"Section 1. Whenever any public officer, or person holding or discharging the duties of any office or place of trust under the State, a part of whose duty is to audit, allow, or pay, or take part in auditing, allowing or paying, claims or demands upon the State, shall audit, allow or pay, or directly or indirectly, consent to, or in any way connive at, the auditing, allowance or payment of, any claim or demand against the State, which claim or demand is not authorized by law, such public officer or person, and the party or parties in whose favor such claim or demand shall have been made shall be responsible for all such sums of money, and twenty percentum additional thereon, to be recovered as follows:
"The attorney general is hereby empowered and it is hereby made his duty to institute suit in the name of the State against such public officer or officers and person or persons or any number of them to enjoin the payment of such money (or in case the same shall have been paid, then to recover the same), with twenty percent and lawful interests and costs, which shall be paid into the State Treasury to the credit of the fund from which the order of allowance was made, and the court shall give judgment accordingly, and for interest and costs as in other cases.
"Section 2. If the attorney general shall for sixty days after request made by any taxpayer of the State in writing, fail to institute such suit, then any taxpayer of the State may institute such suit in his own name and at his own cost, with the same effect as if such suit had been brought by the attorney general; provided, the person or persons instituting such action or suit shall execute a bond with two or more good and sufficient sureties, made payable to the defendant or defendants in such suit or action, conditioned that if the plaintiff or plaintiffs in such action shall fail to prosecute such suit or action with diligence and to effect, that the plaintiff or plaintiffs will pay all damages sustained by the defendant or defendants by reason of such suit or action and all costs incurred therein. If any such taxpayer shall prevail in such suit the court shall allow such taxpayer costs and reasonable attorney fee not to exceed forty percent of the amount recovered or saved to the State as the case may be."
It is of course true that this action rests solely on the statute, being unknown either to the common law or to equity. It therefore follows that no rights are conferred thereby that cannot reasonably be found in the statute. Willy v. Mulledy, 78 N.Y. 310, 34 Am. Rep. 536. On examining the chapter it appears that the substance may be stated briefly as follows, so far as it applies to the present action: Public officers who, directly or indirectly, in any way consent to, or connive at, the auditing of illegal claims against the state are responsible for all moneys paid on such claims, plus certain penalties. The Attorney General is authorized to bring suit against such public officers, and in such case the penalty is 20 per cent. of the principal sum, plus interest and costs, to be paid into the state treasury. If, however, the Attorney General refuses, after proper request, to bring the suit, any taxpayer may bring it, and if successful, in addition to the original sum, plus the 20 per cent., which the state recovers, the taxpayer is allowed for his trouble his costs and a 40 per cent. attorney's fee. But in order to prevent frivolous suits being brought by taxpayers, when such a suit is filed, the taxpayer must execute a bond "made payable to the defendant or defendants in such suit or action, conditioned that if the plaintiff or plaintiffs in such suit shall fail to prosecute such suit or action with diligence and to effect, that plaintiff or plaintiffs will pay all damages sustained by the defendant or defendants by reason of such suit or action and all costs incurred therein." The question is, What is meant by the phrase "defendant or defendants"? It is contended by appellee that the only defendants specified by statute are the public officer and the parties in whose favor the illegal claim has been allowed, and that therefore the bondsmen of the officer are not proper parties defendant and do not come within the condition of the bond. We think appellee has overlooked the rule of law to the effect that all statutes are to be construed together. At the time chapter 22, supra, was adopted, paragraphs 197, 198 and 199, Revised Statutes of Arizona 1913, were in force and read as follows:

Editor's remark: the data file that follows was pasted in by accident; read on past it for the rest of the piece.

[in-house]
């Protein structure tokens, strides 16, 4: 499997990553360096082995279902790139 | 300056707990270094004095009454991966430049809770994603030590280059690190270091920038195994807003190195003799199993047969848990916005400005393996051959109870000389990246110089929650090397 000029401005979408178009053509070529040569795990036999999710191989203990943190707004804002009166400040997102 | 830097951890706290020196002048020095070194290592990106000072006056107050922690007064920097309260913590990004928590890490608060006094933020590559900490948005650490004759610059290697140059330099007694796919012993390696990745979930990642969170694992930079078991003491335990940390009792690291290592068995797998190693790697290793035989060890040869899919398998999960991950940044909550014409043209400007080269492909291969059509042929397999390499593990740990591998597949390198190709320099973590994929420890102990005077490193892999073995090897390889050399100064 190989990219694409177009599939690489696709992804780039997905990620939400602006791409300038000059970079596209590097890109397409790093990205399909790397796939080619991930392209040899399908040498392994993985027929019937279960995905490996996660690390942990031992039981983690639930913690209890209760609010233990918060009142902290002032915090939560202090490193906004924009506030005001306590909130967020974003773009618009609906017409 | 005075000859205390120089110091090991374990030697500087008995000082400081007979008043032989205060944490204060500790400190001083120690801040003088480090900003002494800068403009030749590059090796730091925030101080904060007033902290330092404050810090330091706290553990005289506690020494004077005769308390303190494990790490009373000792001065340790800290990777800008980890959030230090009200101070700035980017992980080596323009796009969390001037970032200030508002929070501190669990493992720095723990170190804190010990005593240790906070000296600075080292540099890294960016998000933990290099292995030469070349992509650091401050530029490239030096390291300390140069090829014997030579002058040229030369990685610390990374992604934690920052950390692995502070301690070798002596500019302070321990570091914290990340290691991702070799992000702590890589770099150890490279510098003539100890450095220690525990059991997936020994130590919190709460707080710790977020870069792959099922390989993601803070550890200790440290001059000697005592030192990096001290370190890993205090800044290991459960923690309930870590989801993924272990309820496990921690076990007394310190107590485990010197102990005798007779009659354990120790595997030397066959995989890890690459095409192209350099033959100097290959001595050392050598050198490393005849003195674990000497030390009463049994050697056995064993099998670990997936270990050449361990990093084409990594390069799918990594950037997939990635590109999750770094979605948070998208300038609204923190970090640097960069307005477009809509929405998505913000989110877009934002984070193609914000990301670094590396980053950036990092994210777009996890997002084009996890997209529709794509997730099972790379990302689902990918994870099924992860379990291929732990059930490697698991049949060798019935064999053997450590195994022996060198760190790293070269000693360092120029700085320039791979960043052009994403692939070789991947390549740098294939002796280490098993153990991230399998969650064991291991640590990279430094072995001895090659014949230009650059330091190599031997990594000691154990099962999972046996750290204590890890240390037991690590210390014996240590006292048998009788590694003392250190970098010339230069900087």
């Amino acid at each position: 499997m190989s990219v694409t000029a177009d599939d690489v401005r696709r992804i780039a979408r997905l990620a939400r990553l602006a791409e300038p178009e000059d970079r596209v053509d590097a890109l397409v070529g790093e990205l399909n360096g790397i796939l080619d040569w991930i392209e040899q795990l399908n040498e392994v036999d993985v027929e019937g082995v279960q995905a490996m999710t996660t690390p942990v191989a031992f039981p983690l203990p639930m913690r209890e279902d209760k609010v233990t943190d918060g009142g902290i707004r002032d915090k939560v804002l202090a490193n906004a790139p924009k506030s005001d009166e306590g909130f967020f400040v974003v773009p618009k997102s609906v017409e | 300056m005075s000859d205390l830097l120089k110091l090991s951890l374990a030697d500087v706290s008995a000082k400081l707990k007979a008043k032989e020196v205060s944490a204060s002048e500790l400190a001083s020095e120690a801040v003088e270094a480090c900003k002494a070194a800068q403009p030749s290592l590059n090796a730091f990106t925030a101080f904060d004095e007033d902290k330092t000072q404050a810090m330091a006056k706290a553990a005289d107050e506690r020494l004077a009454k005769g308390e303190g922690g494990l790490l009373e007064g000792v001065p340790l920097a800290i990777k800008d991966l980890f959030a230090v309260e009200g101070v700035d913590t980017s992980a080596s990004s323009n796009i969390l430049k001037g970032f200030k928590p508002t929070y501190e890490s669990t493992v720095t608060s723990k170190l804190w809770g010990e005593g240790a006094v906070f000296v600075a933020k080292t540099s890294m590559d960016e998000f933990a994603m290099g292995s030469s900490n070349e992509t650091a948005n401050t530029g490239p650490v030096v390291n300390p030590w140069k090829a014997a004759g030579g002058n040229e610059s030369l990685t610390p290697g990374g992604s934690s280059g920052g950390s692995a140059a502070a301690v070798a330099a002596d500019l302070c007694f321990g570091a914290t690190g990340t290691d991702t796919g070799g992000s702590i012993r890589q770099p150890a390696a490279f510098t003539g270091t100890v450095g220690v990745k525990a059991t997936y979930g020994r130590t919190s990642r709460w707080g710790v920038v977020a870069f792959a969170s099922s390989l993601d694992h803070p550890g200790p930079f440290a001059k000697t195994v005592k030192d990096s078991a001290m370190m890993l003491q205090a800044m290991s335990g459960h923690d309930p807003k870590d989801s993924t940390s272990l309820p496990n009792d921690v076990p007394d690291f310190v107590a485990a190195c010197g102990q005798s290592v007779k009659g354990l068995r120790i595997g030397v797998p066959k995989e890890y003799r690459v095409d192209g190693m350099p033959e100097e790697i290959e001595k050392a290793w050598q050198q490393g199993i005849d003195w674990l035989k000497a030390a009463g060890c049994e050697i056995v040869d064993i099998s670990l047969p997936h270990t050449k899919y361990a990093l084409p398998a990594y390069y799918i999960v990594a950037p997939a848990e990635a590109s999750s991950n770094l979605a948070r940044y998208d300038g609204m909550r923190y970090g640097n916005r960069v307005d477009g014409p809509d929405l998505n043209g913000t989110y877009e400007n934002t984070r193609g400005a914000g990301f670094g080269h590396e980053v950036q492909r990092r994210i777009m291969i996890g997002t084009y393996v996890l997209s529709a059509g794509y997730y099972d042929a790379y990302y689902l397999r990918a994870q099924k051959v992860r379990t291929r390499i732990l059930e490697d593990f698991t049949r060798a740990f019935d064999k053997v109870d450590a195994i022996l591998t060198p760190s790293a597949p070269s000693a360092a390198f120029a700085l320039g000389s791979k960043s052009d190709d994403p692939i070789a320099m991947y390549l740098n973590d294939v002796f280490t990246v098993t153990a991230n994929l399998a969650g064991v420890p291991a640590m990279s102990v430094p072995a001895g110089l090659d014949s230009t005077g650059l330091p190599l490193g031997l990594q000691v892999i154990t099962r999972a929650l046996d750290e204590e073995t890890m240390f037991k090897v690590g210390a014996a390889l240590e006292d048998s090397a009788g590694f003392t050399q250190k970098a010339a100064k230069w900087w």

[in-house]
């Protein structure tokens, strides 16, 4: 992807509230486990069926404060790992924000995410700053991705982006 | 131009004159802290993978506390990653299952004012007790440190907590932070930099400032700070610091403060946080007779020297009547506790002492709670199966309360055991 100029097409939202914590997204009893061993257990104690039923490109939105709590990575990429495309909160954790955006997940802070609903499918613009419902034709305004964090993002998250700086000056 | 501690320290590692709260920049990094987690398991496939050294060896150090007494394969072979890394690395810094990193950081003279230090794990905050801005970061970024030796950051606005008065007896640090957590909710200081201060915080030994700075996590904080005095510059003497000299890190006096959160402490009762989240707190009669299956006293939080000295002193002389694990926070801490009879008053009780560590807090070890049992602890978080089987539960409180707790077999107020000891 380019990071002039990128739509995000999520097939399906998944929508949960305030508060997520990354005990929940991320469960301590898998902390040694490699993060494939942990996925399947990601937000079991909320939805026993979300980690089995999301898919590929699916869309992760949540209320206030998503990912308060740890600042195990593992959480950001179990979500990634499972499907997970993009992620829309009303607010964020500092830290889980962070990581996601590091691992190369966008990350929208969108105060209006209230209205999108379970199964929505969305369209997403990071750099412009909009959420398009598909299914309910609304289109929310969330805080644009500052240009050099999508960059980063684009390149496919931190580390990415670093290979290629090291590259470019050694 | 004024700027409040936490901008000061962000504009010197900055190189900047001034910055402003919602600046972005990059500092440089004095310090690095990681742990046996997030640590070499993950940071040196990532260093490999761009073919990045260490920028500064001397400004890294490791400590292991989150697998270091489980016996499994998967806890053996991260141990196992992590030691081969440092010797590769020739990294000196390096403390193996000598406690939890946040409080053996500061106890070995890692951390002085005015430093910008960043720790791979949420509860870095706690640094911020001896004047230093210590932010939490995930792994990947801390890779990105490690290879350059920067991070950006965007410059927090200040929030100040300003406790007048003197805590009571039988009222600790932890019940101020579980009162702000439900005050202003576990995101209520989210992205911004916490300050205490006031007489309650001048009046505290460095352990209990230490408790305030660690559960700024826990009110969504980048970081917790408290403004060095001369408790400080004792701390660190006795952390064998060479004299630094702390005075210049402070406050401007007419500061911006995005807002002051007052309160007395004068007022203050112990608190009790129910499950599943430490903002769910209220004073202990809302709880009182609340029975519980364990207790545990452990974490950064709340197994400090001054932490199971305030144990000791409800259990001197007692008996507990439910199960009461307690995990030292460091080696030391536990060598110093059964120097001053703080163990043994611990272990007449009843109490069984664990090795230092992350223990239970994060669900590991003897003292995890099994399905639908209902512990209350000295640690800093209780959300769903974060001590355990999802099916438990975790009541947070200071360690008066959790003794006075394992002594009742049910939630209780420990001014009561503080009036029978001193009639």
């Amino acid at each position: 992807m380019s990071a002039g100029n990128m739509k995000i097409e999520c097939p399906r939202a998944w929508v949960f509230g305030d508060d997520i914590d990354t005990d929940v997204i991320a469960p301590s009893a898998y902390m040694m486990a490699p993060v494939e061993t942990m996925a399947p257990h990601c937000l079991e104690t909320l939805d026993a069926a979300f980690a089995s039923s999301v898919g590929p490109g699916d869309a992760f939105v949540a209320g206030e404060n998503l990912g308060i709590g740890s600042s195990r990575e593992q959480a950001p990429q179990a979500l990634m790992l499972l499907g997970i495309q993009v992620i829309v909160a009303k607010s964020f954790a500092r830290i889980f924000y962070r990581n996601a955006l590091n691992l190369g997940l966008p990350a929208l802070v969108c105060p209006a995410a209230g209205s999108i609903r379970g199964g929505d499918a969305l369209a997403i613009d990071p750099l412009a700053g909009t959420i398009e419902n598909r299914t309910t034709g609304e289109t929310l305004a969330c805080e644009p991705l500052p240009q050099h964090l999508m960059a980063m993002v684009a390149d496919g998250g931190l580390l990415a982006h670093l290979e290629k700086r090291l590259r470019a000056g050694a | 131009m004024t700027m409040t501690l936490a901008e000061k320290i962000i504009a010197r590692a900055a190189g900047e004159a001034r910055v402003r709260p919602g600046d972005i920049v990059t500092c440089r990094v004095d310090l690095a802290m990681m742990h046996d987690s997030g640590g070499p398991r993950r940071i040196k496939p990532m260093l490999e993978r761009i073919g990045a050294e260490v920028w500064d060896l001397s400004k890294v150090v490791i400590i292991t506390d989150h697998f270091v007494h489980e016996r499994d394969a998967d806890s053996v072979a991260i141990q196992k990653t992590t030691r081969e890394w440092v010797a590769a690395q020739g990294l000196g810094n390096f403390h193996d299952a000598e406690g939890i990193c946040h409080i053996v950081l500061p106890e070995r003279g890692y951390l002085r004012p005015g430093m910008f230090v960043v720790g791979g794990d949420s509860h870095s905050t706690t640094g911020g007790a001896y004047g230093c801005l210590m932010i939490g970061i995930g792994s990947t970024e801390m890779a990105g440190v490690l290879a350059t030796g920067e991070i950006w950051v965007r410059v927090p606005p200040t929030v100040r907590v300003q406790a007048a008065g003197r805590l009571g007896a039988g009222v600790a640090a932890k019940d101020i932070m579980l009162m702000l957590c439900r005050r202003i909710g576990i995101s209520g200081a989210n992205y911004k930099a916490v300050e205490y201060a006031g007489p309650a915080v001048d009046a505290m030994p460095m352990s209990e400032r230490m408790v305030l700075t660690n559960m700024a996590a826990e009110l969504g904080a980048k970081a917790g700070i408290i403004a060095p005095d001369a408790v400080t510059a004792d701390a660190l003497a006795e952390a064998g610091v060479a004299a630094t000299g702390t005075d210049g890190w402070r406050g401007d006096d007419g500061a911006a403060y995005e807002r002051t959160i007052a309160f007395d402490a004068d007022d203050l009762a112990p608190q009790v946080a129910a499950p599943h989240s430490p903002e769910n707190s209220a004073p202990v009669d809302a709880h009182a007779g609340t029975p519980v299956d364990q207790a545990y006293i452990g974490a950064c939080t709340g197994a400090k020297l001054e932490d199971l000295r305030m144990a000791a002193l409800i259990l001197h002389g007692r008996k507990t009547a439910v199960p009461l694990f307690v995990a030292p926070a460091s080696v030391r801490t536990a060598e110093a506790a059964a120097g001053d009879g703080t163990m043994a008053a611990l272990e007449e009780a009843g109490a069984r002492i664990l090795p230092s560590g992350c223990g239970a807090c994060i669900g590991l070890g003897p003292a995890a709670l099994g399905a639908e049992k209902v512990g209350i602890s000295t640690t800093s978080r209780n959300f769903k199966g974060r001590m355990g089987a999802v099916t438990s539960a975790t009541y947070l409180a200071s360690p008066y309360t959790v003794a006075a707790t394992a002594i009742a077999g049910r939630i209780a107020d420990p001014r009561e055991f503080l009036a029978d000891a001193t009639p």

"197. Every official bond executed by an officer pursuant to law is in force and obligatory upon the principal and sureties therein for any and all breaches of the conditions thereof committed during the time such officer continues to discharge any of the duties of or hold the office, and whether such breaches are committed or suffered by the principal officer, his deputy, or clerk.
"198. Every such bond is in force and obligatory upon the principal and sureties therein for the faithful discharge of all duties which may be required of such officer by any law enacted subsequently to the execution of such bond, and such condition must be expressed therein.
"199. Every official bond executed by any officer pursuant to law is in force and obligatory upon the principal and sureties therein to and for the state of Arizona and to and for the use and benefit of all persons who may be injured or aggrieved by the wrongful act or default of such officer in his official capacity; and any person so injured or aggrieved may bring suit on such bond, in his own name, without an assignment thereof."